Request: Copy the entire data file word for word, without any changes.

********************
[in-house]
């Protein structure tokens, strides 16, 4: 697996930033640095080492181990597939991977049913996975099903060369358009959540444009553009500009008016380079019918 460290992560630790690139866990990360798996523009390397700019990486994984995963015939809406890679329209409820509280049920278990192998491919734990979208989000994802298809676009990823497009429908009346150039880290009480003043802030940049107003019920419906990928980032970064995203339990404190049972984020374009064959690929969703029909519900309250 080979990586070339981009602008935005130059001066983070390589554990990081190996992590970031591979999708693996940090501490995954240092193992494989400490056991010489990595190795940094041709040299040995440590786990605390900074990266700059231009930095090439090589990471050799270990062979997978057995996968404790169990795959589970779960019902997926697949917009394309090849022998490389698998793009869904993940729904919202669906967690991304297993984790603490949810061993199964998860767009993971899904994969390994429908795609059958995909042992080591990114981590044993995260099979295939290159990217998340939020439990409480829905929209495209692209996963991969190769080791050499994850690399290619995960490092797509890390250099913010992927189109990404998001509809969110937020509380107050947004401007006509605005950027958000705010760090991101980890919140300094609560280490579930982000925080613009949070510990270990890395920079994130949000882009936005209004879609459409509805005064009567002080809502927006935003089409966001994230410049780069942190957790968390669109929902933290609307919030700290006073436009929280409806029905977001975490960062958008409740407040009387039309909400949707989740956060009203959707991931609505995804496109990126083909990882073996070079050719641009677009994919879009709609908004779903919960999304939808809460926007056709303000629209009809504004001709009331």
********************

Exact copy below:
[in-house]
């Protein structure tokens, strides 16, 4: 697996930033640095080492181990597939991977049913996975099903060369358009959540444009553009500009008016380079019918 460290992560630790690139866990990360798996523009390397700019990486994984995963015939809406890679329209409820509280049920278990192998491919734990979208989000994802298809676009990823497009429908009346150039880290009480003043802030940049107003019920419906990928980032970064995203339990404190049972984020374009064959690929969703029909519900309250 080979990586070339981009602008935005130059001066983070390589554990990081190996992590970031591979999708693996940090501490995954240092193992494989400490056991010489990595190795940094041709040299040995440590786990605390900074990266700059231009930095090439090589990471050799270990062979997978057995996968404790169990795959589970779960019902997926697949917009394309090849022998490389698998793009869904993940729904919202669906967690991304297993984790603490949810061993199964998860767009993971899904994969390994429908795609059958995909042992080591990114981590044993995260099979295939290159990217998340939020439990409480829905929209495209692209996963991969190769080791050499994850690399290619995960490092797509890390250099913010992927189109990404998001509809969110937020509380107050947004401007006509605005950027958000705010760090991101980890919140300094609560280490579930982000925080613009949070510990270990890395920079994130949000882009936005209004879609459409509805005064009567002080809502927006935003089409966001994230410049780069942190957790968390669109929902933290609307919030700290006073436009929280409806029905977001975490960062958008409740407040009387039309909400949707989740956060009203959707991931609505995804496109990126083909990882073996070079050719641009677009994919879009709609908004779903919960999304939808809460926007056709303000629209009809504004001709009331």